or
Robert Earl Keen, Jr.

The man outside he works for me, his name is Mariano
He cuts and trims the grass for me he makes the flowers bloom
He says that he comes from a place not far from Guanajuato
That's two days on a bus from here, a lifetime from this room.

I fix his meals and talk to him in my old broken spanish
He points at things and tells me names of things I can't recall
Sometimes I just can't but help but wonder who this man is
And if when he is gone will he'll remember me at all

I watch him close he works just like a piston in an engine
He only stops to take a drink and smoke a cigarette
When the day is ended, I look outside my window
There on the horizon, Mariano's silhouette

He sits upon a stone in a south-easterly direction
I know my charts I know that he is thinking of his home
I've never been the sort to say I'm in to intuition
But I swear I see the faces of the ones he calls his own

Their skin is brown as potters clay, their eyes void of expression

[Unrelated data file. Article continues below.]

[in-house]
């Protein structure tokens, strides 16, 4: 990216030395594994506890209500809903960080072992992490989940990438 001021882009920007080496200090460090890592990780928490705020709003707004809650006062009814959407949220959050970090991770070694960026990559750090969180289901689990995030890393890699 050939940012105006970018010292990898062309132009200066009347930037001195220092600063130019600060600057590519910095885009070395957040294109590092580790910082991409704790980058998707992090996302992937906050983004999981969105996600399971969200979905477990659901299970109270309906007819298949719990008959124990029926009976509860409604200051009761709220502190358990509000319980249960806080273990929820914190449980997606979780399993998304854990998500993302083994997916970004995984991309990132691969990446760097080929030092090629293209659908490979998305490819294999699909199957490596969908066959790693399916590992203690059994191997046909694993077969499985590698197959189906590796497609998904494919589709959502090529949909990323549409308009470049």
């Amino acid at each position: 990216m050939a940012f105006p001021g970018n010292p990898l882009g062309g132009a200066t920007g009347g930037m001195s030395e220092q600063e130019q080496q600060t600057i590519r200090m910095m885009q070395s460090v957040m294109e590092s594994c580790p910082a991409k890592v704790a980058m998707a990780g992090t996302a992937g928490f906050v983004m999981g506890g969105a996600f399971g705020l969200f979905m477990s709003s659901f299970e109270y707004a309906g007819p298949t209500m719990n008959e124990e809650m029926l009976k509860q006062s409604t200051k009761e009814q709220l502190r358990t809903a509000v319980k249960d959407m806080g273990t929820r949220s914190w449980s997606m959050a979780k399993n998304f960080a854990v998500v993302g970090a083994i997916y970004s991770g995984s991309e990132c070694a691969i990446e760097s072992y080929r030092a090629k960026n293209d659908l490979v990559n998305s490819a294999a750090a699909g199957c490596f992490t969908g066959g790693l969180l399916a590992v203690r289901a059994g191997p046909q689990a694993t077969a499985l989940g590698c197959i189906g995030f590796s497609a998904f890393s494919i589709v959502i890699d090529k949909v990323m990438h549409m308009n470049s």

Their hair is black as widow's dreams, their dreams are all but gone
They're ancient as a vision of a sacrificial virgin
Innocent as crying from a baby being born

They hover around a dying flame and pray for his protection
Their prayers are all but answered by his letters in the mail
He sends them colored figures that he cuts from strips of paper
And all his weekly wages, saving nothing for himself

It's been a while since I have seen the face of Mariano
The border guards they came one day and took him far away
I hope that he is safe down there at home in Guanajuato
I worry though I read there's revolution every day

Written by ROBERT EARL KEEN
Published by BUG MUSIC

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